At house parties when I was at college. It usually involved sitting on back doorsteps and gazing up at the stars willing for the Doctor in his beat up old phone box to come down and take me away from this. I felt sure, in these quiet and still moments beneath the stars in the middle of the night (as I’m sure many teenagers do), that I was destined for more than just this. Not for fame or war or politics but for lands that only seemed to exist in books and films and on the television set.

This low as we’ll call it, brought into crystal clear view how different I felt from everyone else. I used to watch sometimes the parties through the glass of windows or doors and think how apt it felt. How I always felt a little like I was on the outside looking in. Just an observer skirting the edges of these social circles. I didn’t feel like I belonged, but then I don’t think I ever have or did.

A calm settled over me, as though I was realising some great truth and as though I could take this new way of thinking forward. I usually felt enlightened or lighter and unburdened. The tremors usually started after that and more sweaty palms came. A need to do something, to disappear. That’s when thoughts would swirl around my head about wandering the streets alone at 4am, about disappearing into the wilderness. Nobody would mind, or care. It would fine and I would be free.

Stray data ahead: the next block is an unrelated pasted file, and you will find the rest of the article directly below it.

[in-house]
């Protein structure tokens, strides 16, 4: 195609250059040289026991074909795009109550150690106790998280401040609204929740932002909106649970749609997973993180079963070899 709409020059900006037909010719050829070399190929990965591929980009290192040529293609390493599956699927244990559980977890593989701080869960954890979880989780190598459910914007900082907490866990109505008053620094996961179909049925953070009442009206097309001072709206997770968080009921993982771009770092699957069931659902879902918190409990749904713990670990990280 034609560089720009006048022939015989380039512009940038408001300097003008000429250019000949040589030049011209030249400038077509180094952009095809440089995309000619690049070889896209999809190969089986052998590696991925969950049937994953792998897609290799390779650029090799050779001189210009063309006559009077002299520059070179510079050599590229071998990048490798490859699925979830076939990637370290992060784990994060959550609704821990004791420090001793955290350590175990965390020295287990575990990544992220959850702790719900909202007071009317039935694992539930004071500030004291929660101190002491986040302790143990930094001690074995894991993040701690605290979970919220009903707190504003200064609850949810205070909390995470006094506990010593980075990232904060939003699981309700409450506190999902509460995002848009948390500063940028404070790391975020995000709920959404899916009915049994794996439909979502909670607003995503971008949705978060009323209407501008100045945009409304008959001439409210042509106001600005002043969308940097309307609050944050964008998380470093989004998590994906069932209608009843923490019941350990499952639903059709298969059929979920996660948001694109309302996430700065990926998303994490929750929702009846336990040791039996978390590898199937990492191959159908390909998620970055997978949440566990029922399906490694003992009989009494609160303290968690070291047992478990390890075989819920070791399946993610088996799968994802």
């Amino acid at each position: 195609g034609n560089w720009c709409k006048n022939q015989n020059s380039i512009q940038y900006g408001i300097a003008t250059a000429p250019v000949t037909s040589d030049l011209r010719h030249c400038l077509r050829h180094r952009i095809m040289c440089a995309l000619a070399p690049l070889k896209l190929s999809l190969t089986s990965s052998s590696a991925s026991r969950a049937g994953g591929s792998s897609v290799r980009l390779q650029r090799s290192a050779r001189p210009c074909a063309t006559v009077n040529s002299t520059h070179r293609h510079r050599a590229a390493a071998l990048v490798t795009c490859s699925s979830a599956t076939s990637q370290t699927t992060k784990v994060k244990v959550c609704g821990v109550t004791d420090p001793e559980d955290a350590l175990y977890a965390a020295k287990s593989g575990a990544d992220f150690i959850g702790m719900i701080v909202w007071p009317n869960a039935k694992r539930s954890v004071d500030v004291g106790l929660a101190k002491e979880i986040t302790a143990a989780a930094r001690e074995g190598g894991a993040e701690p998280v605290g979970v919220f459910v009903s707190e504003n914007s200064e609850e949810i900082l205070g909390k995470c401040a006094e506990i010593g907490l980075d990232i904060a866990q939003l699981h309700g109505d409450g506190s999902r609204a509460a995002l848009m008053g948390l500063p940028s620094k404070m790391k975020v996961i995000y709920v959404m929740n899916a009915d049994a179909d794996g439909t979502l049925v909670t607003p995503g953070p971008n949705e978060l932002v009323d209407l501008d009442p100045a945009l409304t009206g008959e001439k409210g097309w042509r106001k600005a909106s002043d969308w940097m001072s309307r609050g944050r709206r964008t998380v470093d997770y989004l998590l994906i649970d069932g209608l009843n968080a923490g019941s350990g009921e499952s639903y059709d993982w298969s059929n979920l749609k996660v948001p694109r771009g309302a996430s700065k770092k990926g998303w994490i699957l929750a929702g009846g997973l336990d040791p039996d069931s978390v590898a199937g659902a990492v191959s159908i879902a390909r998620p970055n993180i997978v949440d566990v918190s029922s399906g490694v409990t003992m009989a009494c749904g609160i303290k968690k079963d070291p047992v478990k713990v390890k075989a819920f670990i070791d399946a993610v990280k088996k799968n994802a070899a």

I never really did take off on my own though.

It didn’t just happen at night either. It happened on days out too, any social events with a large group of people that were ‘friends’. I had these starting moments fueled by excitable energy which tailed off into moments of realising how different I was from everyone and that I was probably only invited because someone felt sorry for me.

Hours, or even the day after my head would ache. I’d feel exhausted and shaky. I wasn’t hung over, water didn’t help and I hadn’t really drunk enough to feel hungover. More so than that though, how do you get a hangover when you haven’t even had a drink? I would feel exhausted but not in a way that my body craved sleep because of the lack of it the night before. My limbs would feel heavy and isolation seemed so warm and inviting and the perfect antidote. In fact isolation would help. Being on my own and losing myself in something I loved made me feel so much better.

Even now after a day of laughing and socialising with my workmates my hands are clammy, I can feel my insides trembling and the start of a headache. I’m sweating as though I’m in a fight or flight situation and I’ll probably feel rotten in about half an hour.

How do you explain to someone you get a hangover from socialising? (Mostly with those you don’t already know or don’t know well enough.)

The answer is you don’t. You just say it’s a hangover or a headache and you carry on as normal. Because what kind of crazy person gets a hangover from socialising?


One thought on “The Hangover that isn’t a hangover…..

  1. I really get this. Especially the post-work part. Often I have to change my shirt after a morning at work because chatting with people (which I enjoy!) makes me so clammy and sweaty. It’s exhausting for me too. Laura